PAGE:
Data privacy in India is an act of balancing a precarious rope, restricted by the government and internet fiduciaries alike. It disrupts the right to privacy, mediating the information of data subjects as consumerism. From the Aadhar data breach to the Pegasus leaks, even the state has exploited citizens data similar to private entities. Debmalya Biswas understands the risk attached to data on the internet. Debmalya explains through such instances of data breaches, enunciating how effective measures can bring about data protection on the internet.
While necessary for access to law, personal laws in India simultaneously present a challenge to fundamental rights, often leading to injustice. Especially in cases where the right of one minority is pitted against the other. Kumar Aditya revisits the Constituent Assembly Debates and their conundrum over Uniform Civil Code and personal laws in India. Kumar follows from international conventions and treaties and presents a strong case for codifying personal laws in a way that’s voluntary and harmless to any religion.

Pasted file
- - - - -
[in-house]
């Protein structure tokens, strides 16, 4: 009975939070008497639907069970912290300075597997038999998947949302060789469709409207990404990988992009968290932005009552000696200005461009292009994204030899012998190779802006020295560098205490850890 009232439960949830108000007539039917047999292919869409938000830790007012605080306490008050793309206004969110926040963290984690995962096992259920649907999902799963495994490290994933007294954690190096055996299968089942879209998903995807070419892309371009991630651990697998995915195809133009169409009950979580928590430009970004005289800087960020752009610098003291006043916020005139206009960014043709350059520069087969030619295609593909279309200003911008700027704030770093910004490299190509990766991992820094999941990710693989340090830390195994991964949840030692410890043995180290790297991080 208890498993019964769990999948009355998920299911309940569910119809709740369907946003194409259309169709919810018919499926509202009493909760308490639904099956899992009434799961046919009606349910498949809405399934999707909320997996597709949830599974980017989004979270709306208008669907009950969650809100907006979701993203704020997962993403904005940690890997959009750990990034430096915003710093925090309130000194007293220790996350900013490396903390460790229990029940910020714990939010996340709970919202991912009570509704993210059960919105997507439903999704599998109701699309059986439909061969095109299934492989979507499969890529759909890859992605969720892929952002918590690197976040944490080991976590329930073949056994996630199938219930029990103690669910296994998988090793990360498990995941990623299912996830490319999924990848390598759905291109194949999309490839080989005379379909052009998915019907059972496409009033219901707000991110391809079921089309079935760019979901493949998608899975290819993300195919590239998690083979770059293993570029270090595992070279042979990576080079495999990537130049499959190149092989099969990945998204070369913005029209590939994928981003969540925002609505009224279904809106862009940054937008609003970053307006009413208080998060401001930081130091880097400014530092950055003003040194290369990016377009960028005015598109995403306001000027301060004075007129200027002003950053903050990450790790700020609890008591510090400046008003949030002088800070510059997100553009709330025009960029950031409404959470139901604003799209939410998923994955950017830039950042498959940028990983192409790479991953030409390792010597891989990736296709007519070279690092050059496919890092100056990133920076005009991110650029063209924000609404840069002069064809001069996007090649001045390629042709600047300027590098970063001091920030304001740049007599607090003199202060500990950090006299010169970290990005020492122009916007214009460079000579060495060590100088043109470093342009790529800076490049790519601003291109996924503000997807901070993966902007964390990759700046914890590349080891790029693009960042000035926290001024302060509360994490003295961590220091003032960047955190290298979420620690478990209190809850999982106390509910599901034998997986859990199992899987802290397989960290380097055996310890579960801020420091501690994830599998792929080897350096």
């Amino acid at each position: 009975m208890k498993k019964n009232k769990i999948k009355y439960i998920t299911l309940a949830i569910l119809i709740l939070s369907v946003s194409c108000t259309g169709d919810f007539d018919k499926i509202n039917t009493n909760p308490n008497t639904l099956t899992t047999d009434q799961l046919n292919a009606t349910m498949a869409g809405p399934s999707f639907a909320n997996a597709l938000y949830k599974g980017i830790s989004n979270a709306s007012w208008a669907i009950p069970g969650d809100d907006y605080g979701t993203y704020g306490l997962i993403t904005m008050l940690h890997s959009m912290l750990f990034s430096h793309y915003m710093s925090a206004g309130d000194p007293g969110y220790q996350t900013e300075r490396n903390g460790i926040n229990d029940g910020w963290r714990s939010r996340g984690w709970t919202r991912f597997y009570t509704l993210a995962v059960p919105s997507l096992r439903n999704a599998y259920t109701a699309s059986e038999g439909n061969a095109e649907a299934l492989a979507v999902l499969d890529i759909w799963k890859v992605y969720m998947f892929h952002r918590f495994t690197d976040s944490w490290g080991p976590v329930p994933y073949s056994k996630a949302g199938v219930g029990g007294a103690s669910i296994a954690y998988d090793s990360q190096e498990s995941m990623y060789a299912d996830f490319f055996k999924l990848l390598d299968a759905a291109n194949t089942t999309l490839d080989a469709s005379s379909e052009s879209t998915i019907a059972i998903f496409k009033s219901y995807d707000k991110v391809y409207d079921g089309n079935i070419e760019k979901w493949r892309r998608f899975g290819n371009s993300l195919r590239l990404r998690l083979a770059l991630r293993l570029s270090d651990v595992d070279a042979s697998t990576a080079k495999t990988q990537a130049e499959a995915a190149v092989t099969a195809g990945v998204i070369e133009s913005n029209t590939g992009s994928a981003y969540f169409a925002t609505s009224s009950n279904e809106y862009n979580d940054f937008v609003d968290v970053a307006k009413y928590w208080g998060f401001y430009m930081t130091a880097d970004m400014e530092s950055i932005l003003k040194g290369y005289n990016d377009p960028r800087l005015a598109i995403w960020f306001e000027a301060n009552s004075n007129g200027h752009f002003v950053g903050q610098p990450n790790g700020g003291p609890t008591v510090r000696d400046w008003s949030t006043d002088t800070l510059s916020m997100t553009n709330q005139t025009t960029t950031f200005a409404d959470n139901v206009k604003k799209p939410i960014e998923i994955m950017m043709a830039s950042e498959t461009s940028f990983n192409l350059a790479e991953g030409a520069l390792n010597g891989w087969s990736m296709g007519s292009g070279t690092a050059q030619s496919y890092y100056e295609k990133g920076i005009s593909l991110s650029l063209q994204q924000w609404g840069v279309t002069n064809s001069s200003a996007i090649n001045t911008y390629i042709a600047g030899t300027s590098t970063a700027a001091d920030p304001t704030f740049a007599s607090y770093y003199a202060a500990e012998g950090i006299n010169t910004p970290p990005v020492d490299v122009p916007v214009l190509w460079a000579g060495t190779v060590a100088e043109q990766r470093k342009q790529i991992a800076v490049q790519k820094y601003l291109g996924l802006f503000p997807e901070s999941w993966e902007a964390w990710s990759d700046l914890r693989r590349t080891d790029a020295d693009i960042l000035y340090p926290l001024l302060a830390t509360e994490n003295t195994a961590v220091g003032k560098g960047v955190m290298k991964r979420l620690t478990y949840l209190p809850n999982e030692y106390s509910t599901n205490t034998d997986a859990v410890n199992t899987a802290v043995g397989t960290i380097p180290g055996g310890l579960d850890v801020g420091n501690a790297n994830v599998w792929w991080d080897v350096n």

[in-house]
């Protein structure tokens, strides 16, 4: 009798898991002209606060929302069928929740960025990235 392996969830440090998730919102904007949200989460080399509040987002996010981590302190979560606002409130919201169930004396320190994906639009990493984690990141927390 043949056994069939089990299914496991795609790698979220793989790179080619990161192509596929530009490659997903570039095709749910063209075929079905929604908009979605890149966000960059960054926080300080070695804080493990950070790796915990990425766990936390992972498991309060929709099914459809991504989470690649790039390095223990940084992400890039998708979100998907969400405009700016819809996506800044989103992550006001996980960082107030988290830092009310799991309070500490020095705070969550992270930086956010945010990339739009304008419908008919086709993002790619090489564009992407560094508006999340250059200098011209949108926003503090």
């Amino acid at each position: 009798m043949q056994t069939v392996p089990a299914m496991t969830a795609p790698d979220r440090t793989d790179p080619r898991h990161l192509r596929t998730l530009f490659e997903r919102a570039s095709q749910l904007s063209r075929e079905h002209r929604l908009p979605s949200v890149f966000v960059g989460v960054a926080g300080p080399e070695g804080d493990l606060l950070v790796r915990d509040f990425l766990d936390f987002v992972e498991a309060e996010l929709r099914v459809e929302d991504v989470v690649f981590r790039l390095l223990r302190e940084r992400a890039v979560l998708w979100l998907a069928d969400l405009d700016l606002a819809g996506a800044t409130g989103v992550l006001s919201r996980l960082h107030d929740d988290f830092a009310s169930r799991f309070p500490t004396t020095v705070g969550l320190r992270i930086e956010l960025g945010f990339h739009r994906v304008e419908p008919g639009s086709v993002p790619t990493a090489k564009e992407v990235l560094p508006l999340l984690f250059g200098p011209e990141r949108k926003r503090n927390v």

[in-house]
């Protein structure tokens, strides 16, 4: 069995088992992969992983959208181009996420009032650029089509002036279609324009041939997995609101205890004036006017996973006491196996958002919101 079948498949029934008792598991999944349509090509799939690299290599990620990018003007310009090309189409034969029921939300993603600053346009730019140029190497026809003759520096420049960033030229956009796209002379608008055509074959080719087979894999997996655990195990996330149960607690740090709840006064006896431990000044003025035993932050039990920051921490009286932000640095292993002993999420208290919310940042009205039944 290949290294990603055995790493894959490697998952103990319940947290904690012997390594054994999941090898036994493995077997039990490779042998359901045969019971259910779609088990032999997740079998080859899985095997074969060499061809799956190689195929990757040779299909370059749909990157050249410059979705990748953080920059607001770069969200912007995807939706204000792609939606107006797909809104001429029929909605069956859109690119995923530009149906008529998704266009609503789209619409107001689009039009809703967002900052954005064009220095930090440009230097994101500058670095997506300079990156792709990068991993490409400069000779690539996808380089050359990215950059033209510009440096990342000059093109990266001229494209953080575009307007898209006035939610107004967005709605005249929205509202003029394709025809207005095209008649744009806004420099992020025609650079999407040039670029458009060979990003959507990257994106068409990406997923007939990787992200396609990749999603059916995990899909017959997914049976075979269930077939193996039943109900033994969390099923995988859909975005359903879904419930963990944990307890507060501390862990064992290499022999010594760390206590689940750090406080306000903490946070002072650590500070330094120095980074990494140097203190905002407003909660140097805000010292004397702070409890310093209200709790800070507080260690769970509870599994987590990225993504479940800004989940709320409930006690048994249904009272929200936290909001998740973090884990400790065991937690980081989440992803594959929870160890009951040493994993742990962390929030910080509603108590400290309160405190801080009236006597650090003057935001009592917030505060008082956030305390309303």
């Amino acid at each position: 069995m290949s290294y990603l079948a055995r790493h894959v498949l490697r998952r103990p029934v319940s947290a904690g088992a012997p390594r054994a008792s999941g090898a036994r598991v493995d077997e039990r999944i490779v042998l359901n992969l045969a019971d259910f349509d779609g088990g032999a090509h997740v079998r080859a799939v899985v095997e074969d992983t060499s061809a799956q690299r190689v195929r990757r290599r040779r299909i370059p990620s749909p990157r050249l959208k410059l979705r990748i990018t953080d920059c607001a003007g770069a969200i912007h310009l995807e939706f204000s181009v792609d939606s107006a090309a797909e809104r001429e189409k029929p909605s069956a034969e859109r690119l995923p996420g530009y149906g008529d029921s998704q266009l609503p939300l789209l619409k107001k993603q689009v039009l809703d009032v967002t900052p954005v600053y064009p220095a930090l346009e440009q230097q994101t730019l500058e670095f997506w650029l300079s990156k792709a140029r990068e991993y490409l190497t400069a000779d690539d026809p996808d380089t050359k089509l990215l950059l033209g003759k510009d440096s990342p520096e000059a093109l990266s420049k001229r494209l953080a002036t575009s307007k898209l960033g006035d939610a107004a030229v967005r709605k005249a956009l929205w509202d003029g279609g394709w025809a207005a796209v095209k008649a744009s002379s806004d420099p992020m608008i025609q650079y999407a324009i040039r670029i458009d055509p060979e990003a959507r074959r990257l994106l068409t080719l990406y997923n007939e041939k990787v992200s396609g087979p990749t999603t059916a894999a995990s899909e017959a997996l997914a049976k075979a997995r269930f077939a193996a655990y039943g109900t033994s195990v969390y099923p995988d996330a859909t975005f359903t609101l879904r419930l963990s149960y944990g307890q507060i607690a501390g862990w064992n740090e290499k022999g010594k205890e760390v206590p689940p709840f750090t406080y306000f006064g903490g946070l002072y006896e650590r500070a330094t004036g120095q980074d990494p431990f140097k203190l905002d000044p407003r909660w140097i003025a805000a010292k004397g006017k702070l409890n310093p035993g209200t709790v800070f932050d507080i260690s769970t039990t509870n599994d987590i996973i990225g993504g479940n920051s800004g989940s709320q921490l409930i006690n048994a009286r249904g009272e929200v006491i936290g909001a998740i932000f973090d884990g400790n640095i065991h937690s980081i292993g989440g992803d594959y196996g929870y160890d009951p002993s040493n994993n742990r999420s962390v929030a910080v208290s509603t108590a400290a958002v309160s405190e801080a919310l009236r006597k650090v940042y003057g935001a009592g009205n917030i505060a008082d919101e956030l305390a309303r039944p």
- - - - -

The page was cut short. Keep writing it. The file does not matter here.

Mental health and juvenile justice systems are isolated, moralising the subject. However, some studies have shown a direct association between convicted minors and mental health. Given how precarious mental health can be, all inmates at the juvenile detention centre must be treated with utmost care. Yet, the condition of such centres and cells have been deteriorating for quite some time. Mahenu Siddiqui addresses these concerns and draws a correlation between mental health and juvenile justice, giving recommendations for implementing the Juvenile Justice Act (2015).
Among everything else against same-sex love in India, adoption rights for same-sex couples is a utopia. Although the institution of marriage is blotted with patriarchal notions of society, it is necessary to access certain rights. Hence, it is a non-negotiable and compulsory contract with the self and the state. Unfortunately, however, India hasn’t recognised same-sex marriage yet, let alone adoption rights for same-sex couples. Rhythm Kalra asks when will India confer adoption rights to same-sex couples in India.